Sleep Apnea

 
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Treating Sleep Apnea in Rutherford

Sleep apnea is a serious, sometimes fatal medical disorder that affects around 10% of American men over the age of 40, and 6% of American women of the same age. The term sleep apnea is derived from the Greek etymology meaning “without breath”. 

Sleep apnea sufferers completely stop breathing during sleep, sometimes hundreds of times in a single night.  Normal breathing ceases because the airway becomes obstructed, causing a serious reduction of airflow to the lungs.

Breathing pauses can last anywhere from several seconds to minutes, and happen as often as 30 times or more per hour. Ongoing disrupted breathing causes an imbalance between the carbon dioxide and oxygen levels in the bloodstream, as not enough carbon dioxide is exiting and not enough oxygen is entering the body.

The Problem With Sleep Apnea

Sensing this imbalance, the brain sends a message to the body, telling it to wake up to restart the breathing process.  People with sleep apnea will partially awake as they struggle to breathe, and this is often accompanied by loud snoring or choking sensations.

Because people with sleep apnea don’t always completely awake during the episodes, they are often unaware they have a sleeping disorder and it can remain undiagnosed.

Two Main Types of Sleep Apnea

Central Sleep Apnea

Central sleep apnea which occurs when the brain fails to send important signals to the breathing muscles.

Obstructuve Sleep Apnea

Obstructive sleep apnea which occurs when air cannot flow through the nose or mouth even though the body is still trying to breathe. Obstructive sleep apnea occurs when the soft tissue lying at the back of the patient’s throat collapses into the airway. The tongue then falls towards the back of the throat which tightens the blockage and prevents oxygen from entering the lungs.

The problem worsens when the chest region, diaphragm, and abdomen fight for air. The efforts they make to obtain vital oxygen only cause a further tightening of the blockage. The patient must arouse from deep sleep to tense the tongue and remove the soft tissue from the airway.

Because sleep apnea causes carbon dioxide levels to skyrocket in the blood and oxygen levels to decrease, the heart has to pump harder and faster to compensate for the lack of oxygen. Sleep apnea patients can technically “die” many times each night. Sleep apnea has been linked to a series of serious heart-related conditions, and should be investigated by the dentist at the earliest opportunity.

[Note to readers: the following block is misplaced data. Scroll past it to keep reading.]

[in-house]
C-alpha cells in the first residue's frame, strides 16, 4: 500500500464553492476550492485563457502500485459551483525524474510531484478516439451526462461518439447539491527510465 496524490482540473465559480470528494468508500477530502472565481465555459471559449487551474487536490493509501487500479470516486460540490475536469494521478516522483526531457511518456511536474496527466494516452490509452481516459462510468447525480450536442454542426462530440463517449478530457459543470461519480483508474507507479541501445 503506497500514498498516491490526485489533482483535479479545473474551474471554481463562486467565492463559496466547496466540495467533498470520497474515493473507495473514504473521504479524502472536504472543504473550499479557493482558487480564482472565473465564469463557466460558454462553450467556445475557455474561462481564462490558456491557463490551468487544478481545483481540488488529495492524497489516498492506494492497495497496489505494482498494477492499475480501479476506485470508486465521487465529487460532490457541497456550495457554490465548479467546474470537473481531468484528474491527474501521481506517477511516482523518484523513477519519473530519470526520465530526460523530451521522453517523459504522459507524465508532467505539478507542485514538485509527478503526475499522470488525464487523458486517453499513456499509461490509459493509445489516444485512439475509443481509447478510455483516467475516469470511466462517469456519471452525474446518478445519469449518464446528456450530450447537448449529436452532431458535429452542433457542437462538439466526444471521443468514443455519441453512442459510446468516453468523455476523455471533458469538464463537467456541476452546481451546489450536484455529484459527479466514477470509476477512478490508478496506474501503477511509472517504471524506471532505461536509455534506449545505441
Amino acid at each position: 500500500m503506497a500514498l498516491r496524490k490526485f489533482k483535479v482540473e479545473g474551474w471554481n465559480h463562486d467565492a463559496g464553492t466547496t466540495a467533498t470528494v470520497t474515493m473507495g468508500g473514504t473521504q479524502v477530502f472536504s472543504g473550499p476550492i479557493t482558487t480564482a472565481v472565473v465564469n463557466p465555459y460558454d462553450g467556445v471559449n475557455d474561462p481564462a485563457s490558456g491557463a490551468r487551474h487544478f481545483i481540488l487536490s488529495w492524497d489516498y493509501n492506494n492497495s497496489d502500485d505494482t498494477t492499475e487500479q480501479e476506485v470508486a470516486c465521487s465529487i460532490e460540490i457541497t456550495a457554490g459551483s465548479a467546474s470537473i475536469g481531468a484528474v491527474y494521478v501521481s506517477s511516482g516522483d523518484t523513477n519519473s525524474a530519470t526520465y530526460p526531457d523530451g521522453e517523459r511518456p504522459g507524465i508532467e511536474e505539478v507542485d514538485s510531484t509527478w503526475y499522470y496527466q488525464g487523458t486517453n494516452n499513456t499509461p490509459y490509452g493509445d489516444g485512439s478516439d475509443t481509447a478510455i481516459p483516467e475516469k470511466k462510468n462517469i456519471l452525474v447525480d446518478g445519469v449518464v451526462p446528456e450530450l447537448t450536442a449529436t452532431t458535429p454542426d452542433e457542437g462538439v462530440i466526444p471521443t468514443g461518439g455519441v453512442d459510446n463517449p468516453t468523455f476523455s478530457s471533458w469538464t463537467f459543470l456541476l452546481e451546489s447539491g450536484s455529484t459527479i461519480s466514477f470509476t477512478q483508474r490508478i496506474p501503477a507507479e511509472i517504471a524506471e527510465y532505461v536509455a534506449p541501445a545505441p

Obstructive sleep apnea is far more prevalent and easily treatable by the dentist.

Signs To Watch For

Common signs of obstructive sleep apnea can include severe early morning headaches, sleepiness in the daytime, and insomnia. Fortunately, the dentist is equipped with the necessary technology and expertise to treat sleep apnea in several different ways.

Speak With A Specialist If You Suspect You Have Sleep Issues

It is very important to seek medical attention if sleep apnea is suspected.   

A sufferer can completely stop breathing numerous times per hour, and this can quickly turn into a deadly situation. If you suspect your loved one is suffering from sleep apnea help them set the consultation to speak with an experienced dentist who can treat sleep apnea such as Dr. Frost.

Treating Sleep Apnea in Rutherford

Initially, the dentist will want to conduct tests in order to investigate, diagnose, and pinpoint a suitable treatment. The dentist can offer many different treatment options which depend largely on the exact diagnosis and the health of the patient. The dentist may advise the patient to halt some habits that aggravate sleep apnea such as smoking, alcohol consumption, and tranquilizer use.

Sleeping masks were traditionally used to keep the patient’s airways open while they slept, but nowadays there are some less intrusive options. Dental devices that gently tease the lower jaw forward are very effective in preventing the tongue from blocking the main air passage. These dental devices are gentle, easy to wear, and often help patients avoid unwanted surgeries.

Sleep Apnea Appliances

The ProSomnus sleep devices are patient specific to maximize tongue space and the ability to open and close during wear. They are intended to reduce night time snoring and mild to moderate obstructive sleep apnea (OSA). They accomplish this by holding the lower jaw forward during sleep which prevents the tongue and throat tissues from collapsing into the airway.

  • ProSomnus MicrO2 Sleep and Snore Device

  • ProSomnus [IA] Sleep and Snore Device

Other Appliances

There are a number of dental devices that can be used to alleviate this condition. The goal of most of these devices is to separate the jaws and push them forward slightly.  This slight repositioning opens up the airway, and allows oxygen to flow freely again.  Wearers of sleep apnea dental devices report that they stop loud snoring, feel more rested in the daytime, and are much more comfortable going to sleep.  Sleep apnea appliances work best on patients who are not significantly overweight. They offer a viable alternative to Continuous Positive Airway Pressure (CPAP).

A Permanent Solution With Surgery

A more permanent solution is to have surgery that sections the lower jaw and helps pull the bone holding the tongue forward slightly. This surgery has an impressive success rate and is simple for the dentist or oral surgeon to perform. The dentist needs to formally make a diagnosis of each individual case before recommending the best course of action.

Contact Dr. Frost To Schedule A Consultation

If you have questions or concerns about sleep apnea treatment or the appliances used, please contact Frost Dental Group.

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